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HUD- Major Step in the Fight Against Loan Modification Scammers

Prevent Mortgage Fraud
Mar 01, 2010

The U.S. Department of Housing and Urban Development (HUD) issued a press release announcing its partnership with the Loan Modification Scam Prevention Network in launching the website and national scam complaint form. It is a "a major step in the fight against loan modification scammers," “Homeowners at risk of foreclosure can be easy prey for home loan modification scammers. Often, dishonest individuals lure vulnerable homeowners into foreclosure rescue scams by making false promises. Scammers frequently claim they can lower mortgage payments or stop the foreclosure process.” “Troubled homeowners lose time and money when they are tricked by con artists who promise to help but never do,” said John Trasviña, HUD Assistant Secretary for Fair Housing and Equal Opportunity. “This initiative combines the collective energies of public and private enterprises to strengthen the ability of law enforcement to prosecute scammers and protect homeowners.” The Network developed to provide homeowners with a single destination to report alleged scammers. Complaints filed online are added to a national complaint database and forwarded to the appropriate law enforcement agencies for review. The Network estimates that the website will assist approximately 50,000 homeowners affected by scams. Additionally, HUD has directed its local fair housing and housing counseling grantees to begin reporting alleged loan modification scams via the website. The creation of a national complaint database is a major step in the fight against loan modification scams. Prior to the launch of, federal, state, and local government agencies could not share complaint data with non-profit organizations. The new system allows for better analysis of trends across jurisdictional lines and will likely lead to an increase in private enforcement action filings. Tips to Avoid Being Scammed 1. Beware of anyone who asks you to pay a fee in exchange for a counseling service or modification of a delinquent loan. 2. Scam artists often target homeowners who are struggling to meet their mortgage commitment or anxious to sell their homes. Recognize and avoid common scams. 3. Beware of people who pressure you to sign papers immediately, or who try to convince you that they can “save” your home if you sign or transfer over the deed to your house. 4. Do not sign over the deed to your property to any organization or individual unless you are working directly with your mortgage company to forgive your debt. 5. Never make a mortgage payment to anyone other than your mortgage company without their approval. HUD is a key partner in the fight against loan modification scammers. They have taken numerous steps to publicize the Loan Modification Scam Prevention Network's online complaint form, including contacting over 2,400 of their certified housing counselors requesting that they use utilize it to report scams while working with homeowners. We must be vigilant against fraud, recognizing its signs and taking proactive, definite, and realistic steps to not only prevent it but also punish it. It starts with me. It starts with you. It starts with us… You are all encouraged to report any suspected mortgage fraud activity to authorities, Michael S. Richardson Director/Mortgage Fraud Services Author of "An American Epidemic, Mortgage Fraud a Serious Business" Read more @ Mortgage Examiner's Articles Follow me on Twitter -FocusonFraud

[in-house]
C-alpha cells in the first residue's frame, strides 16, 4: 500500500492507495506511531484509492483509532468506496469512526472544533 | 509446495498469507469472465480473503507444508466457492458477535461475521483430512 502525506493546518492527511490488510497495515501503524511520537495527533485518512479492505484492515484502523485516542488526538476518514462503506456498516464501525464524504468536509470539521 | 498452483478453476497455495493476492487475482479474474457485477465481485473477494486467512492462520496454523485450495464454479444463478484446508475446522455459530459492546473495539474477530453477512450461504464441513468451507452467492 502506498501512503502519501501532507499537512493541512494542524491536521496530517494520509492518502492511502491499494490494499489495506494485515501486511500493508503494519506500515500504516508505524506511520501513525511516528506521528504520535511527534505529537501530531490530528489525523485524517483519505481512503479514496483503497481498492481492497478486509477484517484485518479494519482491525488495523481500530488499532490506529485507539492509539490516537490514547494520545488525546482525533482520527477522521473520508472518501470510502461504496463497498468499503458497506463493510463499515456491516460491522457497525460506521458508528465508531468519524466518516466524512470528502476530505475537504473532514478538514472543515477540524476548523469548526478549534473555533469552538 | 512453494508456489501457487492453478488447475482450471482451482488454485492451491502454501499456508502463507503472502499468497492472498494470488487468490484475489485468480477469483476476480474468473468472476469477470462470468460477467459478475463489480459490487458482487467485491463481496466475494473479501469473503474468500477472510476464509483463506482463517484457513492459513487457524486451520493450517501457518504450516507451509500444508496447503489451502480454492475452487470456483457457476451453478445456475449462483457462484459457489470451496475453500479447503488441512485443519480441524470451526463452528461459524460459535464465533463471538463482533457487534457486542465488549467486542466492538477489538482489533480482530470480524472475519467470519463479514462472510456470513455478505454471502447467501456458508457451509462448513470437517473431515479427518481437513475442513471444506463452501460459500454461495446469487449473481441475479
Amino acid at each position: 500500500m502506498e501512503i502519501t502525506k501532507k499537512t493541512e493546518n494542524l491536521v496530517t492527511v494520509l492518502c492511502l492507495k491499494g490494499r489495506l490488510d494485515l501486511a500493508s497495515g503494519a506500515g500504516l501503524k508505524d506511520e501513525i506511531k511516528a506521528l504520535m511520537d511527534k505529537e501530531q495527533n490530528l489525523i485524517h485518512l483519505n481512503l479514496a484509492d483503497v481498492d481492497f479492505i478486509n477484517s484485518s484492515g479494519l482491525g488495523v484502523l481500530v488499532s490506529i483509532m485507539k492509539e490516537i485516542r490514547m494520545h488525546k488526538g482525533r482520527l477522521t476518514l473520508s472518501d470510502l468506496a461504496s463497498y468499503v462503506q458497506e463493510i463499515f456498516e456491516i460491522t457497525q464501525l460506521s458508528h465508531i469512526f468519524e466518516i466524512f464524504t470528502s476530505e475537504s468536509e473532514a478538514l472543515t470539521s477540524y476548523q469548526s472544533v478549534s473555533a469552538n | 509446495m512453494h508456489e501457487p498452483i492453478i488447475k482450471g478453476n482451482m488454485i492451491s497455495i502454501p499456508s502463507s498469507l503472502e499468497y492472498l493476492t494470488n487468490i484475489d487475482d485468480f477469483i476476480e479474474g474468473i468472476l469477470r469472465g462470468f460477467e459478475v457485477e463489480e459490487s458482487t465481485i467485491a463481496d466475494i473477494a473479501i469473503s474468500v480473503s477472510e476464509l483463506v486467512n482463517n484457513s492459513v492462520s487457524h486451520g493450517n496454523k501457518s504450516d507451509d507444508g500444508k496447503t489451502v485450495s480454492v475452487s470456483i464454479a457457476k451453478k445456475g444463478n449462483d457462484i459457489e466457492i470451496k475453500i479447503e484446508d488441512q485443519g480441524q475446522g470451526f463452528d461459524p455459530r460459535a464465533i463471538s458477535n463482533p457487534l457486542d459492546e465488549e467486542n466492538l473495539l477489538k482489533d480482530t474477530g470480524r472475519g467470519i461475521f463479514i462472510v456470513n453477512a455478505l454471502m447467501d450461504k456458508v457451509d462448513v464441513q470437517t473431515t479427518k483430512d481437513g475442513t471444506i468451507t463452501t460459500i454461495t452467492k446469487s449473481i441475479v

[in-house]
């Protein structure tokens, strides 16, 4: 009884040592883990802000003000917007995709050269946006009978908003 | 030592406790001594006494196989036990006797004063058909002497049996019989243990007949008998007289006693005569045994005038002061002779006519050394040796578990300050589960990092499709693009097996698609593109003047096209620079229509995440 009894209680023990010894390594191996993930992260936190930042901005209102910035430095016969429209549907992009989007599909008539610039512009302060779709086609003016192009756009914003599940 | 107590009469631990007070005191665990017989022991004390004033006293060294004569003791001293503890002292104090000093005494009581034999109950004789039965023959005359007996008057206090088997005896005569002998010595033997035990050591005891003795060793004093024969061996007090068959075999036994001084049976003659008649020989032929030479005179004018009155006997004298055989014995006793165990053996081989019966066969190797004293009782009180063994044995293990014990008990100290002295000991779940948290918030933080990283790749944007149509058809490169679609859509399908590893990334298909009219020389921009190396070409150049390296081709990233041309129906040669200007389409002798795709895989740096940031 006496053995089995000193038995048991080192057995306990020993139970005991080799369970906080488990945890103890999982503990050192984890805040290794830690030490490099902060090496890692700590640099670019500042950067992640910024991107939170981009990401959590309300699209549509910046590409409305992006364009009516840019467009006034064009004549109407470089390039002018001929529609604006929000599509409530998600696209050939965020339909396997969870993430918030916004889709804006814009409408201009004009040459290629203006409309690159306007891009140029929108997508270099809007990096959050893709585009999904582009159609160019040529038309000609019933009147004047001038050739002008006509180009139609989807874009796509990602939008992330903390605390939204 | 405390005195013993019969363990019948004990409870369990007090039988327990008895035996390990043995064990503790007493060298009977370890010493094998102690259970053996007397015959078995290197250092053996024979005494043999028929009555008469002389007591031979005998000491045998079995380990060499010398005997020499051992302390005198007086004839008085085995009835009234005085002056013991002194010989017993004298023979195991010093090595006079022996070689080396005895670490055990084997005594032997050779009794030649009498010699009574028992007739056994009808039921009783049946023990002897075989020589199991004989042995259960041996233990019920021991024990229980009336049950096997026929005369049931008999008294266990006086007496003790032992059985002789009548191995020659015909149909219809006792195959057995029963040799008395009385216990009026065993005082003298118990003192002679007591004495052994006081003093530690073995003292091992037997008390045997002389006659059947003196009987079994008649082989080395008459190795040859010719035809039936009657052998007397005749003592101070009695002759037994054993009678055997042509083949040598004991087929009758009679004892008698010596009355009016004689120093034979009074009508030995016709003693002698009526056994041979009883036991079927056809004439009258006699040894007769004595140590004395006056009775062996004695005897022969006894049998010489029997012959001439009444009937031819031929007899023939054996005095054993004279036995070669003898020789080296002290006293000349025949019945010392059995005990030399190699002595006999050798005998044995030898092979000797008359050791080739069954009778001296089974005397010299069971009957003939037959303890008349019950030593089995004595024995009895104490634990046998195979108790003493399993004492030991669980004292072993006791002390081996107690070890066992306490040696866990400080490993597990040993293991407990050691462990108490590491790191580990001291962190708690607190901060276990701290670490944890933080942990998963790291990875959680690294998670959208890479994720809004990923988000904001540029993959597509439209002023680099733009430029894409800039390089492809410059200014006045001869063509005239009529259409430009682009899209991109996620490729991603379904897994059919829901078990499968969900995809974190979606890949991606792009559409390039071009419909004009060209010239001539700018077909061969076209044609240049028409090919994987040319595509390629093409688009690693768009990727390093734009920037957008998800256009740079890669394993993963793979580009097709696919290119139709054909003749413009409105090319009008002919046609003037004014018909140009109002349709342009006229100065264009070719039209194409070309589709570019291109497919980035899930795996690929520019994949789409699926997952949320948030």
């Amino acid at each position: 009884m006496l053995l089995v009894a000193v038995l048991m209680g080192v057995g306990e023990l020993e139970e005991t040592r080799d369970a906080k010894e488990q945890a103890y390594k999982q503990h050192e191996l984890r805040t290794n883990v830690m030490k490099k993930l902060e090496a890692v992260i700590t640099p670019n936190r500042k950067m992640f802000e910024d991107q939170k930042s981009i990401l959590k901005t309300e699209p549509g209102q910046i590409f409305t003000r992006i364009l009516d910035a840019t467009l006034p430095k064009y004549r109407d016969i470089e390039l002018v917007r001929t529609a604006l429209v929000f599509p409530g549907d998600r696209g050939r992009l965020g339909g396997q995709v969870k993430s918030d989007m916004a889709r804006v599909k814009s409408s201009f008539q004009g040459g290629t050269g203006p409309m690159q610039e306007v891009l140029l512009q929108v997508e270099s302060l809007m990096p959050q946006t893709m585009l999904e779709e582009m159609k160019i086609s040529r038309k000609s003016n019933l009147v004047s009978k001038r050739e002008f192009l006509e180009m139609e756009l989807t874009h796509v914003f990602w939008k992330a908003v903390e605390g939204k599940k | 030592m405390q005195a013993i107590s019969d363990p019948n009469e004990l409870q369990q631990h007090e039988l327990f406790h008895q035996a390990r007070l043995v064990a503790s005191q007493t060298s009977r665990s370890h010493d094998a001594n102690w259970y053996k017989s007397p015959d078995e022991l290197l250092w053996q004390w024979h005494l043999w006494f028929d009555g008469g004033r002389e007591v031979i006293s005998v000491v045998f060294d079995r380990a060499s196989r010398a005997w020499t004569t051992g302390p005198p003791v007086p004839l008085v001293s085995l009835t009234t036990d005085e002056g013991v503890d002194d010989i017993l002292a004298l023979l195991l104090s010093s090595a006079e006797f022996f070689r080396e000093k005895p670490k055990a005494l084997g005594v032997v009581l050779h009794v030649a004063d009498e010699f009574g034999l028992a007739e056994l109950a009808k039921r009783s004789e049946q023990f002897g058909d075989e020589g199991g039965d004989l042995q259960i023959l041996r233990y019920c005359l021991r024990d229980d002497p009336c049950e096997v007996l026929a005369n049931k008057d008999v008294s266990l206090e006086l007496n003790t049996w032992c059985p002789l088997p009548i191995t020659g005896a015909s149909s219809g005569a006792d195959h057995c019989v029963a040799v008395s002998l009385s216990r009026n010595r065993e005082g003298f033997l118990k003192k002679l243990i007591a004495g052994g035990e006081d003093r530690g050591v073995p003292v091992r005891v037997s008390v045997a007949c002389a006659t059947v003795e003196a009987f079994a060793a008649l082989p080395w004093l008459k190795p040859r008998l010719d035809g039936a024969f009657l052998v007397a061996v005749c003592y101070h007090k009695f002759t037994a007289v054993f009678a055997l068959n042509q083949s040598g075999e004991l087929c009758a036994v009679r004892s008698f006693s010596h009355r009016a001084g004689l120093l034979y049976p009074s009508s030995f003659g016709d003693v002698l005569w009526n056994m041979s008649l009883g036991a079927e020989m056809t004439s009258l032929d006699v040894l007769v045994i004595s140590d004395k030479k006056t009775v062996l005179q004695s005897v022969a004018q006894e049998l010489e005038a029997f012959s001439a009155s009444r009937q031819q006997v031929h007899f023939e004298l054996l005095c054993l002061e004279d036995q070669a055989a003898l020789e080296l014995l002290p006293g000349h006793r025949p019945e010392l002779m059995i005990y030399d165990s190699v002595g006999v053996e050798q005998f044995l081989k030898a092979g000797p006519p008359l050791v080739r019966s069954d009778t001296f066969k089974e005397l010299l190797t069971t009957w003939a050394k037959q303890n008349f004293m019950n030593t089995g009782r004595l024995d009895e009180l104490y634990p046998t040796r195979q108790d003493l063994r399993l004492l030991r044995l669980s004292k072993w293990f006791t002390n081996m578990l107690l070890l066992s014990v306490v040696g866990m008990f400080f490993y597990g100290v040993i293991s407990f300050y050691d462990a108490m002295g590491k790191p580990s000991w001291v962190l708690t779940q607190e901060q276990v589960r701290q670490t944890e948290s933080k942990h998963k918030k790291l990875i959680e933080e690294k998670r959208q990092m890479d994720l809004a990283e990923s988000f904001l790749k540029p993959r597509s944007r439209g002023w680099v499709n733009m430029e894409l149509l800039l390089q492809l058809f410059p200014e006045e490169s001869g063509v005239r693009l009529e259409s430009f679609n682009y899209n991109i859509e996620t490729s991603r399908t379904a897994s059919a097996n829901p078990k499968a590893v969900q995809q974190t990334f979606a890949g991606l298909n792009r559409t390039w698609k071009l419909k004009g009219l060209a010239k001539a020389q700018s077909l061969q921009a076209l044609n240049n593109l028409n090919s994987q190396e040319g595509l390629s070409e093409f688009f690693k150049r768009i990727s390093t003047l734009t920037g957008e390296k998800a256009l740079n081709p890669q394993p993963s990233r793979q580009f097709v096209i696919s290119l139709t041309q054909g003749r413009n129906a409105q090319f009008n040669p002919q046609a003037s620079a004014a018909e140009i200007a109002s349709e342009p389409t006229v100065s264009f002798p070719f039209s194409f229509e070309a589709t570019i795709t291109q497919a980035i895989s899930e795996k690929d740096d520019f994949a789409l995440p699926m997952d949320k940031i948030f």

Mar 01, 2010